July 27, 2017 / 12:30 AM / 2 years ago

Former Fiat Chrysler executive charged in U.S. in payoff scheme

WASHINGTON (Reuters) - A former Fiat Chrysler vice president was indicted on Wednesday for making $1.2 million in improper payments to a former union vice president and his wife, authorities said.

Fiat Chrysler said in a statement the automaker and the United Auto Workers union were the victims of malfeasance by certain of their respective employees. ... These egregious acts were neither known to nor sanctioned by (Fiat Chrysler).”

The UAW said it had hired independent outside counsel to conduct an internal investigation into the allegations.

Alphons Iacobelli, 57, a former Fiat Chrysler vice president of employee relations, was charged in U.S. District Court in Detroit with taking part in a multiyear conspiracy to pay prohibited money and gifts to UAW officials.

“Today’s indictment exposes a disturbing criminal collaboration that was ongoing for years between high ranking officials of FCA and the UAW,” David Gelios, head of the Detroit FBI office, said in a statement.

A lawyer for Iacobelli, David DuMouchel, declined to comment. Iacobelli, who left Fiat Chrysler in 2015 after a company investigation found evidence of wrongdoing, is expected to be arraigned next week.

Also charged was Monica Morgan, the wife of former UAW Vice President General Holiefield, who died in March 2015. The alleged payments included designer clothing, jewelry, furniture, and paying off the $262,219 mortgage on Holiefield’s and Morgan’s residence and were made between 2009 and 2014.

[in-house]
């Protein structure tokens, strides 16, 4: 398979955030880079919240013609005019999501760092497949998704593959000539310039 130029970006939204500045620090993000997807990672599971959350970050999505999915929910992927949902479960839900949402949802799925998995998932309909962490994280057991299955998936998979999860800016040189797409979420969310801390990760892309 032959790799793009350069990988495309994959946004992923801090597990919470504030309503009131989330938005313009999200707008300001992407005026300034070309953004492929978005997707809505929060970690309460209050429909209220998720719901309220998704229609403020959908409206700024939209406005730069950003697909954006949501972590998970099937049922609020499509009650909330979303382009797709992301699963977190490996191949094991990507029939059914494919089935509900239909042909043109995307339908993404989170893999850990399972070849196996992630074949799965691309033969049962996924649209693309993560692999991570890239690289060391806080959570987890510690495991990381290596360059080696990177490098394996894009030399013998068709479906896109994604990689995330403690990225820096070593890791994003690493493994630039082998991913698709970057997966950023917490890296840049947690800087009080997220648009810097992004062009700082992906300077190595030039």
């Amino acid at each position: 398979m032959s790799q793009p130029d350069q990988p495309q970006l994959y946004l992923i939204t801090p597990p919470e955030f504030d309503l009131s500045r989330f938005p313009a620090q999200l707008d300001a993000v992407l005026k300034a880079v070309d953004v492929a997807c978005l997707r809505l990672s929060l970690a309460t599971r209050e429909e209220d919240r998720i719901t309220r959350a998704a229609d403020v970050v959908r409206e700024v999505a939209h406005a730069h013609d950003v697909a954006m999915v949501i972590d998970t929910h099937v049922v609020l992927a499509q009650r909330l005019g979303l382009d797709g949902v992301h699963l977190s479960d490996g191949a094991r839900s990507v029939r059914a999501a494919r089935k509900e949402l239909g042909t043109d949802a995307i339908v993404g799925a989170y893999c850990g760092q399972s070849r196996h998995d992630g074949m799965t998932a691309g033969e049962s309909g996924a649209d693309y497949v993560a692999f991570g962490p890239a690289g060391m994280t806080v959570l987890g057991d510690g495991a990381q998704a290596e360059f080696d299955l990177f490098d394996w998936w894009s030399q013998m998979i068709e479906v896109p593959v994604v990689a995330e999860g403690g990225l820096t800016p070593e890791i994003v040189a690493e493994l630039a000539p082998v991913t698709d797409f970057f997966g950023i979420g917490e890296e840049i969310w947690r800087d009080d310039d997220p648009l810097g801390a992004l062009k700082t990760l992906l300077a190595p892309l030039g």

Steve Fishman, a lawyer for Morgan, declined to comment The alleged payments, made using the bank account and credit card accounts of the Detroit-based UAW-Chrysler National Training Center (NTC), came when Iacobelli and Holiefield had primary responsibility for negotiating and administering the collective bargaining agreements. A former financial analyst who served as the controller of the NTC was also charged.

The UAW said it had no knowledge of the fraudulent activities until notified by the government. “We nevertheless take responsibility for not doing more to exert our influence over the governance policies of the NTC, which might have uncovered this corruption sooner,” the UAW said.

The NTC is a separate entity from the UAW that receives no union dues, but the alleged abuses “dishonored the union and the values we have upheld for more than 80 years,” the union said.

Fiat Chrysler said it had worked with the UAW “to implement governance, auditing and structural reforms to improve the accountability and transparency of the NTC.”

Reporting by David Shepardson; Editing by Peter Cooney

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